October 10, 2023

The Impact of Japanese Knotweed on UK Property Owners

Japanese knotweed, known scientifically as Fallopia Japonica, has earned a formidable reputation within the United Kingdom. As an invasive and fast-growing plant, it poses a significant threat to the value, saleability, and structural integrity of properties. This article explores the various challenges that Japanese knotweed presents for property owners in the UK, the legal repercussions of its growth, and the potential solutions available.

The Intrusion of Japanese Knotweed

Japanese knotweed is one of four invasive knotweed plant species identified within the UK, with the others being Dwarf knotweed, Giant knotweed, and Bohemian (hybrid) knotweed. Renowned for its bamboo-like appearance and shovel-shaped leaves, Japanese knotweed has the capacity to grow in diverse soil conditions, especially in man-made habitats like roadsides, waste grounds, railway embankments, and spoil tips.

Identifying Japanese Knotweed

Recognising Japanese knotweed is crucial in preventing its spread. The Non-native Species Secretariat website provides a comprehensive description and photographs of Japanese knotweed, enabling property owners to identify this invasive plant.

The Dangers of Japanese Knotweed

Despite its seemingly harmless appearance, Japanese knotweed can inflict severe damage on properties, leading to a sharp decline in property value and saleability. Its rapid growth and extensive root system can cause structural damage, particularly to lightweight structures with shallow foundations, such as conservatories, garages, paths, drains, and boundary walls. Below, we delve into the specific damages caused by Japanese knotweed.

Impact on Property Structures

Japanese knotweed can infiltrate outbuilding foundations, particularly those with weak constructions. Its root system is capable of growing through paving, tarmac, building foundations, and flood defences. Such damaging effects can lead to a property devaluation of up to 15%.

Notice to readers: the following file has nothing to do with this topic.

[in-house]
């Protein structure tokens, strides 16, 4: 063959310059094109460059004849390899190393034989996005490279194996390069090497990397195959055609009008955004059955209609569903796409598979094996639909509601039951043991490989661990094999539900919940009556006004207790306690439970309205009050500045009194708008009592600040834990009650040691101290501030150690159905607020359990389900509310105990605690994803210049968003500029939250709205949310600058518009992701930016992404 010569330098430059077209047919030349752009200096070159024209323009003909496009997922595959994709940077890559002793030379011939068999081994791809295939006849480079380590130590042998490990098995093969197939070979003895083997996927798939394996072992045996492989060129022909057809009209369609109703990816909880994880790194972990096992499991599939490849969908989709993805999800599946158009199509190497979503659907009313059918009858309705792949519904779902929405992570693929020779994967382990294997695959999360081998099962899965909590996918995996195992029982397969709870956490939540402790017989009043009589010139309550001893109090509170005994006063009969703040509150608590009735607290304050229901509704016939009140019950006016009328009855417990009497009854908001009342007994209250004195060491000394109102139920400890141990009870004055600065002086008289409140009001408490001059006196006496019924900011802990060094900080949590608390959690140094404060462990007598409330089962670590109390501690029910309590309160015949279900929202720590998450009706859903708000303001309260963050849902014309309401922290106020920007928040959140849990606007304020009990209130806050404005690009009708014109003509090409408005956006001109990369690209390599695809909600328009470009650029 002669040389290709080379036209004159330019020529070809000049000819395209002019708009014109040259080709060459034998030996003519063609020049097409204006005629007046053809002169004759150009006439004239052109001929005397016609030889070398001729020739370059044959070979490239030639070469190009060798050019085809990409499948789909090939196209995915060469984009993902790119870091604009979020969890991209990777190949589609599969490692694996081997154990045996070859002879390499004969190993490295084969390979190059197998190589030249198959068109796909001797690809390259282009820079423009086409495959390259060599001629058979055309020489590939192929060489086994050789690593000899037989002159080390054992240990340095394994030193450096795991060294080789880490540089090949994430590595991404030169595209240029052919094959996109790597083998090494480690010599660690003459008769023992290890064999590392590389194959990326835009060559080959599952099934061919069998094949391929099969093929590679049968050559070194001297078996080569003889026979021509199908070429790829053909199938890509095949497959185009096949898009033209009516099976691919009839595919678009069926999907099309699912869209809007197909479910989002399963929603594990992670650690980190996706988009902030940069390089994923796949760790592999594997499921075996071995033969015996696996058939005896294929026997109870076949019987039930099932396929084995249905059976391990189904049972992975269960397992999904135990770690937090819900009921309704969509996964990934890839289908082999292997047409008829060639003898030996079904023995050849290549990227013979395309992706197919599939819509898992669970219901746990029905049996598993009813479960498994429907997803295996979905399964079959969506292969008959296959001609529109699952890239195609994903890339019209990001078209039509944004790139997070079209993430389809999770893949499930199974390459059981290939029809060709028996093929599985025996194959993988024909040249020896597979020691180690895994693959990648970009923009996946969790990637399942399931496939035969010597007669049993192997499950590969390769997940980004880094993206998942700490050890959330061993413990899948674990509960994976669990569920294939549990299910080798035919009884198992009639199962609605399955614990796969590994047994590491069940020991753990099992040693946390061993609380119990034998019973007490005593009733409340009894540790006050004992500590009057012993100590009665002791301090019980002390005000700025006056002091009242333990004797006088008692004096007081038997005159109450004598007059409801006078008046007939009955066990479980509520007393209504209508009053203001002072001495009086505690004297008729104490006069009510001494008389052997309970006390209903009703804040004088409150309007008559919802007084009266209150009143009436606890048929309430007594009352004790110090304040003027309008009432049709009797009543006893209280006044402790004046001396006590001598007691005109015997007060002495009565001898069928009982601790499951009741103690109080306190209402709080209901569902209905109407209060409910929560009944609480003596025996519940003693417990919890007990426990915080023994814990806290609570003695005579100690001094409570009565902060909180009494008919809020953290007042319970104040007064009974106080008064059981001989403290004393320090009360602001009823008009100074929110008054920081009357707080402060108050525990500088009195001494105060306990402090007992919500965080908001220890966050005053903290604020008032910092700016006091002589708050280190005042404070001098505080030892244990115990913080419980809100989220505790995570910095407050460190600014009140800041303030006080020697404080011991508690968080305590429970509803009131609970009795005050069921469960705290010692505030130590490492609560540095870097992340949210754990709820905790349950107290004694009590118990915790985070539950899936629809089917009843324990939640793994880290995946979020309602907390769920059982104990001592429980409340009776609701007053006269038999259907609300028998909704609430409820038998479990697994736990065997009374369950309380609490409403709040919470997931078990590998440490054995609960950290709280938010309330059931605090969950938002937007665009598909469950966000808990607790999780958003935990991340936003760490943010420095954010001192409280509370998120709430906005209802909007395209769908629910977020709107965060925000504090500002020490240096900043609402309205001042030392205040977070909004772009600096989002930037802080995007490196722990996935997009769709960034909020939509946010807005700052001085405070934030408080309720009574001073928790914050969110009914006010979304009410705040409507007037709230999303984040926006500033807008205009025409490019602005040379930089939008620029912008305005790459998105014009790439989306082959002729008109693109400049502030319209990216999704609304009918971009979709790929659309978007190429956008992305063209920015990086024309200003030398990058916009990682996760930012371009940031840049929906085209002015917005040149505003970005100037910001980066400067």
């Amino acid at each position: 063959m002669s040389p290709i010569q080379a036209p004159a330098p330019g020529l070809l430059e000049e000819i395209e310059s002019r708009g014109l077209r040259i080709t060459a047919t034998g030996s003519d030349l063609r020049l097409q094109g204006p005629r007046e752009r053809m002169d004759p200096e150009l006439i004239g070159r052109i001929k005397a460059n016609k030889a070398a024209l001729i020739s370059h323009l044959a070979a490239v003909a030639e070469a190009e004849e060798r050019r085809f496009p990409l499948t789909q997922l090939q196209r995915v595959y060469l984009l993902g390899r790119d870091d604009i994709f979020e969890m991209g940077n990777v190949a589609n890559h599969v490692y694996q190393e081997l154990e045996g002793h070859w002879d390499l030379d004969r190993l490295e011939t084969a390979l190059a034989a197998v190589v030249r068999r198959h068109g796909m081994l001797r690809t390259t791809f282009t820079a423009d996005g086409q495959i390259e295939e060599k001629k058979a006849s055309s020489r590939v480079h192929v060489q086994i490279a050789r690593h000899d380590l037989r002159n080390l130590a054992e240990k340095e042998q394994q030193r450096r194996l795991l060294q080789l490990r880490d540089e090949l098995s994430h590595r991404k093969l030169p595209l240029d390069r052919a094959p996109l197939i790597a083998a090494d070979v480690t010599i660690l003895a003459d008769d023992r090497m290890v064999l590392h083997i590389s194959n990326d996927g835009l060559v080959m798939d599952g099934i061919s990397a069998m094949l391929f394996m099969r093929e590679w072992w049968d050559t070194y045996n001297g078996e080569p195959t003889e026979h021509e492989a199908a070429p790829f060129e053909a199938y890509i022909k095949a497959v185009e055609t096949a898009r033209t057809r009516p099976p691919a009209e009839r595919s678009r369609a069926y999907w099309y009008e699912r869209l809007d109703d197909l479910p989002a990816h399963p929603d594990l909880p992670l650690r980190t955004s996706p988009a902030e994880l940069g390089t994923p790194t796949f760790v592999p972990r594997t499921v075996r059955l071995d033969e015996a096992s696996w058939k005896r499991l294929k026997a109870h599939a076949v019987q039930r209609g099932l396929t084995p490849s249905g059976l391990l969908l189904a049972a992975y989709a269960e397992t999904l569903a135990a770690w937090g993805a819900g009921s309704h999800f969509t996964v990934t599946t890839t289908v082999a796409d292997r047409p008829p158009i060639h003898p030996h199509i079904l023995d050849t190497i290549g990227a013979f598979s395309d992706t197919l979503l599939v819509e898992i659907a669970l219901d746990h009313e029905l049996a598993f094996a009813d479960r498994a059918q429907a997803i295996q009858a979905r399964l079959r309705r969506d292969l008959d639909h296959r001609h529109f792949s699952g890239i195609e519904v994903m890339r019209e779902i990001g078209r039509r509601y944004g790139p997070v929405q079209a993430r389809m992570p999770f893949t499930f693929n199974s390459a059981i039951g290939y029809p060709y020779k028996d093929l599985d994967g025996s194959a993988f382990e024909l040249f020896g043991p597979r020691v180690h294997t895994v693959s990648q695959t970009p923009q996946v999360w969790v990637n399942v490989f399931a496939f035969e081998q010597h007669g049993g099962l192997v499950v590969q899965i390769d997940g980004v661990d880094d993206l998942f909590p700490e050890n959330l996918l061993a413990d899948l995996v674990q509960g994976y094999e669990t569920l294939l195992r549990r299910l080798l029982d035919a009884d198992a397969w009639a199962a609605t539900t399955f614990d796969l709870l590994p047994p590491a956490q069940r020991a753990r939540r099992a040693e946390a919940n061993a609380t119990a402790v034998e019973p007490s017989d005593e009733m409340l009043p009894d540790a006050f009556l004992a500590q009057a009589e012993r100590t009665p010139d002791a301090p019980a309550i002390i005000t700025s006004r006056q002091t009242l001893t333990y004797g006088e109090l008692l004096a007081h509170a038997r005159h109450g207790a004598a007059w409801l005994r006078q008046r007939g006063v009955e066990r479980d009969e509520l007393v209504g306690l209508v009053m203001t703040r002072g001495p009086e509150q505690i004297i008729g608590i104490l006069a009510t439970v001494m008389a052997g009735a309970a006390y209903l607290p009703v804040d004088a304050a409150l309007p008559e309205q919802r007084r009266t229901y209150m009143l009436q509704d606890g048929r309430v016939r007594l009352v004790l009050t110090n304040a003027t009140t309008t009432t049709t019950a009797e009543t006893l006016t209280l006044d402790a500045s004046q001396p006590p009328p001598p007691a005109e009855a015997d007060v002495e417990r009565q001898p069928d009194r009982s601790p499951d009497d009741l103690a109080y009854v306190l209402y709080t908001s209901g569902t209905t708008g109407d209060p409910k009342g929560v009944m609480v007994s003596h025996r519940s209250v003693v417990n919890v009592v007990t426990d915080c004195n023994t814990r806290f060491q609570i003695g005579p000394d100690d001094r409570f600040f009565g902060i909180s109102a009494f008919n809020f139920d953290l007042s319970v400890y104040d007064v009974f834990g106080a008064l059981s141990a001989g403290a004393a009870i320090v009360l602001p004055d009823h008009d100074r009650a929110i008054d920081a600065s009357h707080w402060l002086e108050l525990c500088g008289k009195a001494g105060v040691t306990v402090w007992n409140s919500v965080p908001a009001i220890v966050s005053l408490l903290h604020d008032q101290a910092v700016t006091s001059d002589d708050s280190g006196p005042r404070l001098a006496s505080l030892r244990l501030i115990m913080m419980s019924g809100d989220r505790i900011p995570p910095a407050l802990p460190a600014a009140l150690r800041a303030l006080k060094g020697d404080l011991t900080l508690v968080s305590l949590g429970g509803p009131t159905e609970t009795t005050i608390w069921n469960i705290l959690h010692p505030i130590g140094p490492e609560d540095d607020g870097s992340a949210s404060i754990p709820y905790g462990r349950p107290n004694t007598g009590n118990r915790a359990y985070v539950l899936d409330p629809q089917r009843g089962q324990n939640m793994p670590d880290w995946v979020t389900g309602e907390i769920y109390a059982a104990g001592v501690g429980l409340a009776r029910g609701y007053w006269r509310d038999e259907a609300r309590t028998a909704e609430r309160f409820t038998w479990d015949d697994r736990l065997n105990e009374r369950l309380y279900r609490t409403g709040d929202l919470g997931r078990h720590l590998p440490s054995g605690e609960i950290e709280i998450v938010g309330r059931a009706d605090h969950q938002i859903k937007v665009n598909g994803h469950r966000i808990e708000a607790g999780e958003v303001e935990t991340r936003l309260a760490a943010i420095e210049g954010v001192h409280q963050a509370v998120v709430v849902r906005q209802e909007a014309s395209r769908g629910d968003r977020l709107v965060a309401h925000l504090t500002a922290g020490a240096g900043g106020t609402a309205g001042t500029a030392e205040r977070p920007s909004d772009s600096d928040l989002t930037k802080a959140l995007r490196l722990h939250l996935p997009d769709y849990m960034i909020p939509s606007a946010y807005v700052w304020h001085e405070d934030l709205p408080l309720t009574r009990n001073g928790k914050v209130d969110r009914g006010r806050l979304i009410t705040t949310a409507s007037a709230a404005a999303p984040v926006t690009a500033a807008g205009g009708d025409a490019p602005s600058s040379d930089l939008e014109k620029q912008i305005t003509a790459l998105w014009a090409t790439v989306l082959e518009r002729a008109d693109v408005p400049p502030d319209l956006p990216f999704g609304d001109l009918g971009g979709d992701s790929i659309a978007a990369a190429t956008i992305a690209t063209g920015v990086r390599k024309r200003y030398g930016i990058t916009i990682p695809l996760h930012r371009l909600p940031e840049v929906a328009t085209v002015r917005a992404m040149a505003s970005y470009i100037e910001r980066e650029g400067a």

Financial Consequences

Even in minor cases where Japanese knotweed does not inflict physical damage, homeowners will still bear the financial burden of plant removal. However, in severe cases, the plant can exploit weaknesses in structures, resulting in costly repairs in addition to the removal expenses.

Environmental Impact

Japanese knotweed poses a significant threat to native plants, which are less equipped to compete with this foreign element. Its rapid growth and spread can stifle the growth of other plants in the area. This environmental impact often gets overshadowed by the financial costs associated with treating this invasive plant.

The Spread of Japanese Knotweed

Japanese knotweed propagates through direct rhizome (root) growth and new plant growth from the parent plant’s stem and rhizome fragments. Alarmingly, a new plant can sprout from rhizome pieces as small as 1cm.

The Legal Implications of Japanese Knotweed

While it’s not illegal to have Japanese knotweed on your land, it can lead to legal disputes with neighbours if it spreads into their garden. Moreover, you could be held liable for any removal costs or damages caused. Furthermore, any failure to control the spread of Japanese knotweed could contravene the Anti-Social Behaviour, Crime and Policing Act 2014, potentially leading to the issue of Community Protection Notices by the police or local authority and ultimately, fines.

Japanese Knotweed and Property Value

The presence of Japanese knotweed can significantly impact a property’s value. In a typical case of Japanese knotweed discovery, the property’s value can diminish between 5-15%. This financial impact primarily arises due to the stigma associated with Japanese knotweed, as most buyers prefer properties without an infestation or history of Japanese knotweed.

Engaging Specialists for Japanese Knotweed Removal

Due to the challenges associated with the removal of Japanese knotweed, it’s advisable to hire specialists with the right skills and experience. These experts can employ various treatment methods, including spraying with approved herbicides, burying, or burning the plant.

The Role of Surveyors and Mortgage Lenders

Mortgage lenders often hesitate to lend money for properties with Japanese knotweed growth. However, this reluctance can be mitigated if the current owner provides written evidence of the ongoing treatment of the infestation. This evidence should ideally come from a member of the Property Care Association invasive weed group, along with a transferable insurance-backed guarantee lasting 5 to 10 years.

Shifting Perceptions: The Overblown Threat of Japanese Knotweed?

Despite the alarm surrounding Japanese knotweed, recent research suggests that the plant’s threat may be overstated. The Royal Institution of Chartered Surveyors (RICS) has drafted new guidelines that challenge the formerly accepted “seven-metre rule” and adopt a more nuanced, evidence-based approach. Such developments indicate a potential shift in perceptions concerning Japanese knotweed.

In Conclusion

While Japanese knotweed continues to pose challenges for property owners across the UK, a more measured understanding of its impact is emerging, and with it, the potential for more objective and effective management strategies. Knowledge, early identification, and prompt action remain critical in mitigating the damage caused by this invasive plant.